Cut Copy's 'Zonoscope'

A desire for low-key experimentation led Cut Copy to rent a Melbourne warehouse to record their new album, Zonoscope.

A desire for low-key experimentation led Cut Copy to rent a Melbourne warehouse to record their new album, Zonoscope. But as the Australian electropop group started tracking and recording, the cavernous floor itself became a sonic element. Beyond the idle ladder used as an occasional percussion instrument, space became a key factor in capturing the interlacing and often tribal rhythms coming from drum kits, bongos, drum machines, and more.


“We really wanted to employ different percussion to make it more hypnotic and rhythmic,” says Cut Copy frontman Dan Whiteford. “The whole idea was to create this separate world on the record.”

The group felt that comfort led to better performances; Whitford recorded vocals with a hand-held condenser at home so he’d be more relaxed. The warehouse was divided into clusters of recording stations, including a drum room and a kit set in the corner to achieve a more open, roomy, Jesus and Mary Chain sound, exemplified on the booming beats of “This Is All We’ve Got.” Like everything else, the rhythm tracks were recorded through an RME Fireface 800 into an iMac I7 running Cubase, but mics and mic placement were constantly altered, sometimes capturing the space’s natural reverb.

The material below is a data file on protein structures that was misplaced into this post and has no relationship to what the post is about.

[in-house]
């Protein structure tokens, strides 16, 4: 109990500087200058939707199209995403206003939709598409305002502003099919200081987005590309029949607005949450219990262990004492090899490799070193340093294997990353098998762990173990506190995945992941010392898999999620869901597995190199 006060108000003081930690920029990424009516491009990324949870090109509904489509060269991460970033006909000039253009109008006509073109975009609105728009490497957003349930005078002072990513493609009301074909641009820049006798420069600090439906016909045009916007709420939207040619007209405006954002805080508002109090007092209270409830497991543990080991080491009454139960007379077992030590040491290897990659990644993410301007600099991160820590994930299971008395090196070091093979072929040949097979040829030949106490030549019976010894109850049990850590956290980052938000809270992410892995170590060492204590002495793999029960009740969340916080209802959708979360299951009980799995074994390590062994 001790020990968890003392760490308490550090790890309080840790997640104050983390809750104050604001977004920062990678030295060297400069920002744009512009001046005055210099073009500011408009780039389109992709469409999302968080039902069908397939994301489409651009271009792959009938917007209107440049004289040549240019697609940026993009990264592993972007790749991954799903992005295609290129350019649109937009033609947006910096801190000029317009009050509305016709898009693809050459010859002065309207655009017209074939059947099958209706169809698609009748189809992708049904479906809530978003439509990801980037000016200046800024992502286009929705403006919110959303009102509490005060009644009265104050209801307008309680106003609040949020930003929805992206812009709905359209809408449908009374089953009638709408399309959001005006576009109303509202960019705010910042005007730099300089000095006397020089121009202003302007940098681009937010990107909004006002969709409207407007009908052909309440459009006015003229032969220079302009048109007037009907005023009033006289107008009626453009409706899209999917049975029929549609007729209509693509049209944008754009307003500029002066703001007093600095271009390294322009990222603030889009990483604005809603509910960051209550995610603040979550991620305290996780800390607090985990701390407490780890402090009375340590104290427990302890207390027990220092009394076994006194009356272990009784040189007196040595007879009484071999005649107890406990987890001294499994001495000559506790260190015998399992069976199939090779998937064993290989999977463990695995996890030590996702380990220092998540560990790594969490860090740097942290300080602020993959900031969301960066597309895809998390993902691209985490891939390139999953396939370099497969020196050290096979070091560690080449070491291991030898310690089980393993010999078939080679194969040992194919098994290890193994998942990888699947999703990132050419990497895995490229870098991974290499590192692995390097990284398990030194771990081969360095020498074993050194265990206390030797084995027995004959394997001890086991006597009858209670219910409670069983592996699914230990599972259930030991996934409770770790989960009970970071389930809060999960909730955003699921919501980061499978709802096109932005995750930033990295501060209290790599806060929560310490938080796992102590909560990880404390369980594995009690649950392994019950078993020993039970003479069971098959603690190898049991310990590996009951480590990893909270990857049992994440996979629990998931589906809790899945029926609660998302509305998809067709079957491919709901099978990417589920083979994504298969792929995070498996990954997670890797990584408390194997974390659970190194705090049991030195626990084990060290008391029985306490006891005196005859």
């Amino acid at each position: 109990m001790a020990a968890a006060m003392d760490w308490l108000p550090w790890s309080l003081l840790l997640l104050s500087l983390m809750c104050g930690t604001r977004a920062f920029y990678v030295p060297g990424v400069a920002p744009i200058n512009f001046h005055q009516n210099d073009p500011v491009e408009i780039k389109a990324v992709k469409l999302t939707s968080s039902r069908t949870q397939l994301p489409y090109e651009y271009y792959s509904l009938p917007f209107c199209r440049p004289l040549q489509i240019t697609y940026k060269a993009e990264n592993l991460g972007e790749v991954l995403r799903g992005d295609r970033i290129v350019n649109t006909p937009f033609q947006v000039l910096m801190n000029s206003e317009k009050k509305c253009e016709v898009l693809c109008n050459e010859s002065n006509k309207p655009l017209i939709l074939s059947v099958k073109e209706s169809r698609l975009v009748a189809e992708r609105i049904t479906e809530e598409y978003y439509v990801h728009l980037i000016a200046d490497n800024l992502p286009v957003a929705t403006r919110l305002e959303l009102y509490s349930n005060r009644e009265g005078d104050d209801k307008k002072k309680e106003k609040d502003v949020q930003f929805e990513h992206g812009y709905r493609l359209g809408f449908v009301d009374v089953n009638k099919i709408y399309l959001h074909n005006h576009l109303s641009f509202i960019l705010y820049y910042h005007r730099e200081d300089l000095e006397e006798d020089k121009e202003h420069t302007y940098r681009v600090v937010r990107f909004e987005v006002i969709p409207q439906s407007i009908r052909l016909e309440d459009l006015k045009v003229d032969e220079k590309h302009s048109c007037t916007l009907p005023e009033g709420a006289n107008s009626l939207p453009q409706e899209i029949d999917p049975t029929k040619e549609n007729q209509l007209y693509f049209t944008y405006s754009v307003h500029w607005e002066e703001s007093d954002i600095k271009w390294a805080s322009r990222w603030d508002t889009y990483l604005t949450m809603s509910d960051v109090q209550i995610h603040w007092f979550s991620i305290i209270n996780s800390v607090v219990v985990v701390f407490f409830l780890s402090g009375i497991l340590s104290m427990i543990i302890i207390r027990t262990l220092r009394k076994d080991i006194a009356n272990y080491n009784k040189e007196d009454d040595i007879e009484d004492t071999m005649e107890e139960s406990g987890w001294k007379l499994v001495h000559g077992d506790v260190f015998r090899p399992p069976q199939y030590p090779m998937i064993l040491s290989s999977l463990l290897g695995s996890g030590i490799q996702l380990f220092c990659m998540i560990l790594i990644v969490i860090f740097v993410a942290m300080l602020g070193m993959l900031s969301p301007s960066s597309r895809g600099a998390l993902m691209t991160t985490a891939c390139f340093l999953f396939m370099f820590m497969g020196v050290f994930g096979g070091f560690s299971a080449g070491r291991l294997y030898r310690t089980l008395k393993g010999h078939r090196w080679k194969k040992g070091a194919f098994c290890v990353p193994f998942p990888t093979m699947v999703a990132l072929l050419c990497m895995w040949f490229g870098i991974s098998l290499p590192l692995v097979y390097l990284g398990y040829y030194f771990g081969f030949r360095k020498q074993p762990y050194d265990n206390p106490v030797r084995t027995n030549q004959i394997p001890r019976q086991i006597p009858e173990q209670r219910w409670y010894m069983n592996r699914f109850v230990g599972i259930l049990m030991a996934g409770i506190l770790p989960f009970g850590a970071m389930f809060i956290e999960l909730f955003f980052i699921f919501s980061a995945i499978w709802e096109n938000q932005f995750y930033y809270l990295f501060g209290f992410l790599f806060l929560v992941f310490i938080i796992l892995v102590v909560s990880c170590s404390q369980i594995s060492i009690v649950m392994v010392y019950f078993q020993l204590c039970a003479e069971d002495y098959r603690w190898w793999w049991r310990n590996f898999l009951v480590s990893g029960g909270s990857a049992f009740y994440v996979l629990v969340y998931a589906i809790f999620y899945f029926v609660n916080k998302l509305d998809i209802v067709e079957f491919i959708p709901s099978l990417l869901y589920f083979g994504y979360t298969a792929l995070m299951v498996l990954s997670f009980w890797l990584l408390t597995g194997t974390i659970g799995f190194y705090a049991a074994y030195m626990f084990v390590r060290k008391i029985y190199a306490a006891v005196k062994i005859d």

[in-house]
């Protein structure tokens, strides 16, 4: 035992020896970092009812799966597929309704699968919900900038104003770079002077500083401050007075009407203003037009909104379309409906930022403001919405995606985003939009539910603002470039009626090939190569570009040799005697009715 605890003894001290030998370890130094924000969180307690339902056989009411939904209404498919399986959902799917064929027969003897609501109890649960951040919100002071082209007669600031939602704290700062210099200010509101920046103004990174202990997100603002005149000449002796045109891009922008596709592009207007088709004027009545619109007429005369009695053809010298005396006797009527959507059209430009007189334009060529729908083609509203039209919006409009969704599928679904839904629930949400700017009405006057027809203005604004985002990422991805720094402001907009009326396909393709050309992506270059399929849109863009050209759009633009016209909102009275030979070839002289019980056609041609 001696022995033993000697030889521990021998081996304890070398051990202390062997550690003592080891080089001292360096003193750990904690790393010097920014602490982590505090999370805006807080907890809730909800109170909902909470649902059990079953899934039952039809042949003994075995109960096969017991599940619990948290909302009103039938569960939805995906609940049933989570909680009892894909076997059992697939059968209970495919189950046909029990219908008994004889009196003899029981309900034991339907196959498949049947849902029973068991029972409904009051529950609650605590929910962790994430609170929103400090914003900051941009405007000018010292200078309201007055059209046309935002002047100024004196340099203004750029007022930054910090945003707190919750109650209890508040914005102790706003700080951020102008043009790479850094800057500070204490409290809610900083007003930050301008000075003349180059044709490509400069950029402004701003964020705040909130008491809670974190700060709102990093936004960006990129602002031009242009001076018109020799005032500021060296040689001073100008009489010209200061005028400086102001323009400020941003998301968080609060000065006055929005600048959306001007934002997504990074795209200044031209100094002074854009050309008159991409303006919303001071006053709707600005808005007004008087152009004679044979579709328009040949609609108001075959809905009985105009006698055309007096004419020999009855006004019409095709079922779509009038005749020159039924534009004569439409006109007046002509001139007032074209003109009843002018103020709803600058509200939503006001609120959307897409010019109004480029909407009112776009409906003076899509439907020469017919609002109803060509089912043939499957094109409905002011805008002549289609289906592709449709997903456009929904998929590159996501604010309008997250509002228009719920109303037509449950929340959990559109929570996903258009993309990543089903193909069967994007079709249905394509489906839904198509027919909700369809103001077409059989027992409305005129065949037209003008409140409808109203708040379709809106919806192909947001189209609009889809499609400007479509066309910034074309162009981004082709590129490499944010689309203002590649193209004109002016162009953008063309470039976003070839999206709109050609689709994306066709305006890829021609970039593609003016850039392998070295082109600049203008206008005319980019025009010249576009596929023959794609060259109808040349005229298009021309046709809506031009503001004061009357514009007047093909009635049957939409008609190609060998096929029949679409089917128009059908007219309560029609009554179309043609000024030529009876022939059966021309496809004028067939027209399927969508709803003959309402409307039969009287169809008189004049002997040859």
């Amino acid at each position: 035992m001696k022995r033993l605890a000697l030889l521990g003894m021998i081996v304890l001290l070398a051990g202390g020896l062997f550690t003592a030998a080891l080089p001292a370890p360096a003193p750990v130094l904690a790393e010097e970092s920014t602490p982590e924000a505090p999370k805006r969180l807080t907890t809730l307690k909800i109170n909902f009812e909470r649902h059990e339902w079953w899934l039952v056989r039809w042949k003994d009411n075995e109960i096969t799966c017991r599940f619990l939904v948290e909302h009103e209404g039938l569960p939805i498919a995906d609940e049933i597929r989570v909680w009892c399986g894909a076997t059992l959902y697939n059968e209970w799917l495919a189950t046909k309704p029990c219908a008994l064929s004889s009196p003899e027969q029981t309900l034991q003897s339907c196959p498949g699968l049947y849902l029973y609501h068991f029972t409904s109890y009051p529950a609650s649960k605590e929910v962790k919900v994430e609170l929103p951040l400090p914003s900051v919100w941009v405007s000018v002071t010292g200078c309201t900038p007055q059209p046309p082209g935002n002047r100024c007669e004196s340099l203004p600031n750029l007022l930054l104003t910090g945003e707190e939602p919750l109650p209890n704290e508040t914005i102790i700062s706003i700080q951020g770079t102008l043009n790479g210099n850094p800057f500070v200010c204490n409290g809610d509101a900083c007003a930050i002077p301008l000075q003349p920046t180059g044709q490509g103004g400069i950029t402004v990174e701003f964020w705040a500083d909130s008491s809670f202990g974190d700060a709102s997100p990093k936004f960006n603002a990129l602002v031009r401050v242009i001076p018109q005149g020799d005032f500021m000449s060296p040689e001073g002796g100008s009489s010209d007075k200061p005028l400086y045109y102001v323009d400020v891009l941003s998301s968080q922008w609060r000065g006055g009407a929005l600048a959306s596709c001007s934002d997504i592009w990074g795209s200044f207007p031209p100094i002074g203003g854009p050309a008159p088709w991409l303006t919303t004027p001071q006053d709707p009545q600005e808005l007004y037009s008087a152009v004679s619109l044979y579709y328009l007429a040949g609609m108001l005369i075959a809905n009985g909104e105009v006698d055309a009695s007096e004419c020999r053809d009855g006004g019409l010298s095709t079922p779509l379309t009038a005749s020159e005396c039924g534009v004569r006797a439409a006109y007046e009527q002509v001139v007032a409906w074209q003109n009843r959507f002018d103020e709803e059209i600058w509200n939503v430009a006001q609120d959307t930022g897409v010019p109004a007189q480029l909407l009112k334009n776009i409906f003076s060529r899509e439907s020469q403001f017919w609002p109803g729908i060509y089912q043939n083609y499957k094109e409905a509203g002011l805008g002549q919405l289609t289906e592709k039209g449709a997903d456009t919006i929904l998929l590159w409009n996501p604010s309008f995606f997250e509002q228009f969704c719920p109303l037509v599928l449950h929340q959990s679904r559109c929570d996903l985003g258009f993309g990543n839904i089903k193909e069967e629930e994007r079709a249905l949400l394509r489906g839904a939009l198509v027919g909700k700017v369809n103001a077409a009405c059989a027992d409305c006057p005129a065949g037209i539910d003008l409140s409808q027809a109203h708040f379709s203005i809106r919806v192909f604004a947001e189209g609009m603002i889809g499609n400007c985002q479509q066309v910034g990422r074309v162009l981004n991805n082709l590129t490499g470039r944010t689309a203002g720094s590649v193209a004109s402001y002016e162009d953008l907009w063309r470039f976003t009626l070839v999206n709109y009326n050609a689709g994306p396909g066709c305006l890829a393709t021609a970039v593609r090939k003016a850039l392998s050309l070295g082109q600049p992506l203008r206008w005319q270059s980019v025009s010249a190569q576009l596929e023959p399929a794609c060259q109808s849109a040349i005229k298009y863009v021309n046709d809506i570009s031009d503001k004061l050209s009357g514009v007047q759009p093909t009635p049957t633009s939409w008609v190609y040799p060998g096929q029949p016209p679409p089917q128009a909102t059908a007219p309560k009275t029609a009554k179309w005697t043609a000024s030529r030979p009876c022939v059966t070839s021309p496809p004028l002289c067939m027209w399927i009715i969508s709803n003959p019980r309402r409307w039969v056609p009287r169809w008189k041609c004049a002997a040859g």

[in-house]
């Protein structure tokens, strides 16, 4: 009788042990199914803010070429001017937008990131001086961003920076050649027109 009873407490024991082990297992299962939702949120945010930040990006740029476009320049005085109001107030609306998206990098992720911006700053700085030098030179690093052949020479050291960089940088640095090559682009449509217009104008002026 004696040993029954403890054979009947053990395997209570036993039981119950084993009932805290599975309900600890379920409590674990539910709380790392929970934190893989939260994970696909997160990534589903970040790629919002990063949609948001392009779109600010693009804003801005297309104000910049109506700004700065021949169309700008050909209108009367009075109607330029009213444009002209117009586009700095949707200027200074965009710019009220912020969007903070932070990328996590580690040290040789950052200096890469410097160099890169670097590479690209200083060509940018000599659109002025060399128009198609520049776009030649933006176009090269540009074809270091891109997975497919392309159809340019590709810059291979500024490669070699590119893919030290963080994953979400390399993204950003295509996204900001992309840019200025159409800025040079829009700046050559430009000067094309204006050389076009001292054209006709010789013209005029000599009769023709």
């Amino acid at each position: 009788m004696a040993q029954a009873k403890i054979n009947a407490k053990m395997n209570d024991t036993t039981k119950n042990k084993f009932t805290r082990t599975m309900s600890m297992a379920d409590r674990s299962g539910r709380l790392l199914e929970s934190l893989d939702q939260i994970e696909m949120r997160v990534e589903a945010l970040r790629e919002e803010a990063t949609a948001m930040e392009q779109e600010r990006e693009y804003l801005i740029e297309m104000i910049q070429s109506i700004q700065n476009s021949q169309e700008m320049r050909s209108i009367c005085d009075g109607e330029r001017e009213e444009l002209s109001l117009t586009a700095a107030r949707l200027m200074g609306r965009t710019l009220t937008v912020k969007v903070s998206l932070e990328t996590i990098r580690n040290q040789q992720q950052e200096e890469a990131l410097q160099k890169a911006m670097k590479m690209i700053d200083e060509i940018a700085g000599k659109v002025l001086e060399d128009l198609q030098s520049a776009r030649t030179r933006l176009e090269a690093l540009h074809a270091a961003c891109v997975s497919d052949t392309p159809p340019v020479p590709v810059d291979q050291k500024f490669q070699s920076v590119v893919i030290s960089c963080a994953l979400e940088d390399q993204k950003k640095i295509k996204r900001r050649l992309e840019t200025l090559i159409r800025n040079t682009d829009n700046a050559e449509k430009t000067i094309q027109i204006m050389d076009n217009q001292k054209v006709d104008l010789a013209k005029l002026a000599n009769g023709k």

To record the main kit, they used an AKG D112 into JLM NV500 mic pre for the kick, and an E-V RE20 into a JLM NV500 for the rack and the floor, though they subbed in a Sennheiser MD 421 for more bottom end. A Røde NT4 was set overhead, and the snare was double-miked, with either a Shure SM57 or RE20 on top or a Neuman KM184 on the bottom (all run through a JLM NV500). For some of the more open sounds, an M/S pair (Røde NTK and a modded SM Pro MC03 going into a JLM 99v) was set a few meters in front of the drums, and Nady RSM-2s and Studio Projects condensers were used as room mics.

Layering gave live percussion tracks more presence amid the synth melodies, especially the Yamaha CS-80 bass lines. Drum samples as well as the kick and snare from a 909 were layered over live recordings on “Sun God,” adding emphasis to the already-strong rhythm section.

“The final recording isn’t that obvious,” says Whitford, “but there’s something about adding the kick and snare from the drum machine that creates a real mechanical sound. We also moved it around on the grid so it was quantized without sounding quantized.” Patrick Sisson